Dec. 20, 2010 -- Scientists using brain scanning technologies say they have been able to predict with 90% accuracy which children with dyslexia will be able to improve reading skills over a period of a few years.
Researchers say their findings reveal activity in specific brain regions during reading that could eventually lead to new treatments for people with dyslexia.
“At this time, we cannot say which treatment type will each child benefit from,” study researcher Fumiko Hoeft, MD, PhD, an imaging expert at Stanford University, tells WebMD in an email. “But with more research, and if researchers combine it with intervention studies, then we should be able to identify brain patterns that are predictive of responding to one type of intervention or another.”
She says in a news release that the study “gives us hope that we can identify which children might get better over time” and that the findings represent “a huge step forward.”
The discovery of brain regions involved in the learning disorder “may provide a mechanism for enduring improvement that promotes relatively successful reading development,” according to the study, published in the Dec. 20 issue of the Proceedings of the National Academy of Sciences.
Study Suggests Interventions to Help Dyslexics Learn to Read
Dyslexia is a learning disability that impairs a person’s ability to read and affects 5% to 17% of children in the U.S. About 20% of youths with dyslexia develop adequate reading skills by the time they are adults.
But until now, what happens in the brain that permits improvement has not been known, the researchers say.
Brain imaging studies in the past have shown greater activation of specific brain regions in children and adults with dyslexia while they are performing reading-related tasks. In particular, an area known as the interior frontal gyrus seems to be hyperactivated in dyslexic people.
Hoeft and colleagues set out to determine whether neuroimaging could predict which children with dyslexia would gain improvement in reading skills, using functional magnetic resonance imaging (fMRI ), which shows oxygen use by areas in the brain, and diffusion tensor magnetic resonance imaging (DTI), which shows connections between brain areas.
Study Involves Youths With Dyslexia and Normal Readers
For the study, the researchers enrolled 25 children with dyslexia and 20 without, all between ages 11 and 14, and evaluated their reading skills using standardized tests.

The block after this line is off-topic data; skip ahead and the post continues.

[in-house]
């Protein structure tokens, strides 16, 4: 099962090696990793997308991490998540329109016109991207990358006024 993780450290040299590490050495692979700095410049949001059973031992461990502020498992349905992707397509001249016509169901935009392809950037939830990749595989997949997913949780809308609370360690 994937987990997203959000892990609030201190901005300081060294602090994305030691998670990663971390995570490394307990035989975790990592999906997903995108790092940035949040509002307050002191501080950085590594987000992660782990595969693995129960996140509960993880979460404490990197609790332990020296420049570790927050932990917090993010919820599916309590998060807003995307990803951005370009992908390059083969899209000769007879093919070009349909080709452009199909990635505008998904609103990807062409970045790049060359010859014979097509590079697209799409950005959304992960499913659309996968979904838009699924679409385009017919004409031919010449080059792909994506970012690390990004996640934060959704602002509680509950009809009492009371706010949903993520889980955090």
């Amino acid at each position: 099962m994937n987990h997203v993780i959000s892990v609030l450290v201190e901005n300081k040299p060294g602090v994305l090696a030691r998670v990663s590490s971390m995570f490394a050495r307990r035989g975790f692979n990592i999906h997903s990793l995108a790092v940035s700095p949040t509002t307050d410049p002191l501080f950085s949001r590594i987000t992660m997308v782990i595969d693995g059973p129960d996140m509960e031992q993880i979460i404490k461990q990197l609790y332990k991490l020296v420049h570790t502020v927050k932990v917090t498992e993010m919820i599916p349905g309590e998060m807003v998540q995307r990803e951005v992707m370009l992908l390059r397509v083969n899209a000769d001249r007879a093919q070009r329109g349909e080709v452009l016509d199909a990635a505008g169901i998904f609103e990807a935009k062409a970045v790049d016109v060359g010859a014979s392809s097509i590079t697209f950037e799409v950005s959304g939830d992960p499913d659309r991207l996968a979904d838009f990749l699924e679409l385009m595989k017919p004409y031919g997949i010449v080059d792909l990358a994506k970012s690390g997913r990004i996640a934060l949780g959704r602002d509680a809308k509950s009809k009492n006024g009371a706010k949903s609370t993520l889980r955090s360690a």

They used the two types of brain imaging -- fMRIs and DTIs -- observing the brains of the youths while they read.
Then, 2.5 years later, they re-evaluated reading performance. They found that no behavioral measure, including standardized reading and language tests, reliably predicted reading gains.
But the children with dyslexia who showed greater activation in the right inferior frontal gyrus showed greater improvement over the 2.5 years from the study’s start. The scientists also examined white matter connected to the right frontal region, and children in whom this was better organized also showed improvement.
Predicting Learning Improvement May Lead to New Treatments
Using these techniques, the researchers say they were able to predict with significant accuracy future reading gains in youths with dyslexia.
“The reason this is exciting is that until now, there have been no known measures that predicted who will learn to compensate,” Hoeft says in a news release.
By understanding what’s going on in the brains of these children, scientists may now be better equipped to develop interventions that focus on brain regions involved and thus help adolescents learn to read faster.
Co-author Bruce McCandliss, PhD, of Vanderbilt University, says in a news release that insights from the brain scans “may be crucial for new educational research on how to best meet the individual needs of struggling readers.”
He tells WebMD in an email that the findings could be used to “investigate the possibility that brain activity patterns and structural differences hold clues as to how to match treatment approaches to the particular needs of such children.”
Alan E. Guttmacher, MD, director of the Eunice Kennedy Shriver National Institute of Child Health and Human Development, says the study creates insights into how certain people with dyslexia learn to compensate for reading difficulties.
“Understanding the brain activity associated with compensation may lead to ways to help individuals with this capacity draw upon their strengths,” he says. “Similarly, learning why other individuals have difficulty compensating may lead to new treatments to help them overcome reading disability.”
Hoeft says the findings suggest brain imaging can help determine which kinds of treatments are likely to work. She also suggests that the study may show that youths with dyslexia use right brain frontal regions to compensate for reading problems, rather than the areas in the left side of the brain as typical readers do.